Booker Shortlist announced

The Guardian’s CultureVulture foolishly bravely posted their predictions before the short-list was announced.. and have a helping of humble pie as a reward. Both Sebastian Barry and John Banville are still in with a shout for the £50,000 Man Booker prize for their latest novels – John Banville with The Sea and Sebastian Barry for A Long Long Way – but there are plenty of other strong contenders among the short list of 6, from the 17 on the long-list, for the Man Booker Prize. Sinéad gives her reaction over at Sigla Blog. Update The instantpunditrists™ have their money on Sebastian Barry

Full short-list –

The Sea by John Banville

Arthur & George by Julian Barnes

A Long Long Way by Sebastian Barry

Never Let Me Go by Kazuo Ishiguro

The Accidental by Ali Smith

On Beauty by Zadie Smith

If I had to place a bet now.. I’d probably tip Barnes to win [don’t quote me on that btw]

  • IP

    Our money is on Barry. It’s a Booker kinda book.

  • Denny Boy

    Well! Banville and Ishiguro made it. Two genuine voices. British publishing might just be on the mend after all.

  • Sinéad

    I agree with Denny, Ishiguro and Banville are the two I hoped would make the shortlist. The UK Times called the list “a snub to literary lions” but McEwan didn’t deserve to be on there for Saturday and I’m reading Rushdie’s book at the moment which is a bit disappointing (and I’m a fan). I have a feeling Barnes will snatch it. He’s never won before despite a couple of nominations.

  • Henry94

    Barnes is a banker. But the list is the best ever. Thank Allah Rhusdie didn’t make it.

  • Henry94

    Smith makes her pitch for the ATW vote

    Booker Prize nominee Zadie Smith has attacked British culture, describing England as a “disgusting” and “terrifying” place.
    The author, who lives in north London, told New York magazine England was full of “stupidity” and “vulgarity”.

    “When I think of England now I just think about the England that I loved, and it’s just gone,” she said.

    Smith’s novel On Beauty is one of six shortlisted for the Booker Prize for Fiction, to be decided in October.

    Explaining her dislike of England, Smith said: “It’s the way people look at each other on the train; just general stupidity, madness, vulgarity, stupid TV shows, aspirational arseholes, money everywhere.

    “It’s just a disgusting place, it’s terrifying. Maybe I’m just getting old.”

    “In a novel you’re never wrong,” she said. “Novelists aren’t intellectuals, they’re just intuitive, if they’re lucky.”

  • smcgiff

    ‘It’s the way people look at each other on the train; just general stupidity, madness, vulgarity, stupid TV shows, aspirational arseholes, money everywhere.’

    And New Yorkers will be left wondering what such life could be like, then again they’ll probably be too busy shouting ‘Go Jerry’ to read a literary article.

  • slackjaw

    ‘aspirational arseholes’

    Hmmm.

    Anyway, my money is on Julian Barnes. Not that I’ve read the book or anything, but these adjudications are rarely made on the book alone. The 19th Century is making a bit of a comeback these days, I think.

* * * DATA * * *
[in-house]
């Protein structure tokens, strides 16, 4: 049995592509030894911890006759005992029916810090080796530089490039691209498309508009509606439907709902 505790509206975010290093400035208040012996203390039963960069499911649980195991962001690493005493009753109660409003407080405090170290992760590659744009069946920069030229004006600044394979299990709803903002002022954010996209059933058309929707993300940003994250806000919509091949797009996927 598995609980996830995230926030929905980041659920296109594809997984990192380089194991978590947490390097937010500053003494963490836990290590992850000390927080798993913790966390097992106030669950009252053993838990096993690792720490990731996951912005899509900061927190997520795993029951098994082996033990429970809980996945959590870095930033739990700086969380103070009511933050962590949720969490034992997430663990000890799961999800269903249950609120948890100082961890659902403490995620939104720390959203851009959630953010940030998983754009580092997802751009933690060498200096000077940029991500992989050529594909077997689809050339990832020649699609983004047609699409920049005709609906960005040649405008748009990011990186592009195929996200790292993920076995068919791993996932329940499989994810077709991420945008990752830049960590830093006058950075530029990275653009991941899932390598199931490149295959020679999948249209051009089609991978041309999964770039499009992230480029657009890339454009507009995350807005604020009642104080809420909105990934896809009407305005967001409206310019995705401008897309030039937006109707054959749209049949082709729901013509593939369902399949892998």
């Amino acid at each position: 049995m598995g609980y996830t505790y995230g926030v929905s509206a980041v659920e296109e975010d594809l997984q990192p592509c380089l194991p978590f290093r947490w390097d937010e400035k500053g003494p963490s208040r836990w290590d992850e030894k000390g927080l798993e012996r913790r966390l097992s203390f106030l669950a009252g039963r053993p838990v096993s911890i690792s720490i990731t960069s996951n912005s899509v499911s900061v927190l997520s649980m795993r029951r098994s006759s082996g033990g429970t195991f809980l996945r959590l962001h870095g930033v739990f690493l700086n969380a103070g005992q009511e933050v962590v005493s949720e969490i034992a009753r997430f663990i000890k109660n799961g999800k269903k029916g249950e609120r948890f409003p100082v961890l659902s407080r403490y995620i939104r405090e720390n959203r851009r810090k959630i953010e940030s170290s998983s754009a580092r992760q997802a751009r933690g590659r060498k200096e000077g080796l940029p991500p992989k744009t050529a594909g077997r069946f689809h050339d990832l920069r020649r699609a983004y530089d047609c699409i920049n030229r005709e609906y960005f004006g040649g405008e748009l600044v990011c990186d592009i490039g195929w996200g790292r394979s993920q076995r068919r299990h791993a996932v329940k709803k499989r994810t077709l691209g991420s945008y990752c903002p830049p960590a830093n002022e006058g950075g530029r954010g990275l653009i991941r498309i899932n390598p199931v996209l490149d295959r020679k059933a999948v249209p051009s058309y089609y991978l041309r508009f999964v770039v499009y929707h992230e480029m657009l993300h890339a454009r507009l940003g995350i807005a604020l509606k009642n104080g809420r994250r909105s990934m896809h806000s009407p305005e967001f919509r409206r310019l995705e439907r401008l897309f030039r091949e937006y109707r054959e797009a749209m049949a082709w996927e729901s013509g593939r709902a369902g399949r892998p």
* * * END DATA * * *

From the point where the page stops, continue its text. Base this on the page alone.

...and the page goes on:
• Denny Boy

    I’ve just discovered that there are only three judges this year, and – two of them are not native speakers of English.

    Am I alone in finding this a little bizarre?

  • fmk

    it’s a small world henry, isn’t it? 🙂

  • Animus

    Denny boy – there are five judges, all of whom are native speakers of English.

  • Animus

    Just to add – there are three judges for the Booker International Prize, two of whom are non-native speakers, but in context it is totally appropriate.

  • fmk

    “these adjudications are rarely made on the book alone” – i don’t know. the booker has often gone to outsiders. and if what you’re saying is true, then explain away mcewan, rushdie *and* coetzee. sutherland *has* said that this year it will be about the book, not the author. the booker has rarely been like the nobel, of awarding it to the dull-but-worthy of the world.

  • Animus

    Faux nostalgia is so hard to swallow, particularly in someone of Zadie Smith’s age.

  • Denny Boy

    “Just to add – there are three judges for the Booker International Prize, two of whom are non-native speakers, but in context it is totally appropriate.”

    Thanks, Animus, I misread that. And of course it’s appropriate.

  • slackjaw

    the booker has often gone to outsiders. and if what you’re saying is true, then explain away mcewan, rushdie *and* coetzee

    All I’m saying is that you can’t just shut out the outside world when you read a book, or when you decide that one book is better than the other. Wider cultural judgements come into play. I wasn’t implying anything in particular about celebrity or personality.

  • fmk

    taking into account wider issues ups barry’s chances, in my book. ‘christendom’ went down a storm in the uk (as much for donal mccann, i know). and the new book is a sort-of sequel/prequel to ‘christendom’. add in the topicality of war (the 9/11 topicality did make me think mcewan would make the long-list, bad and all as the book is) and barry is far from the outsider everyone else is painting him as.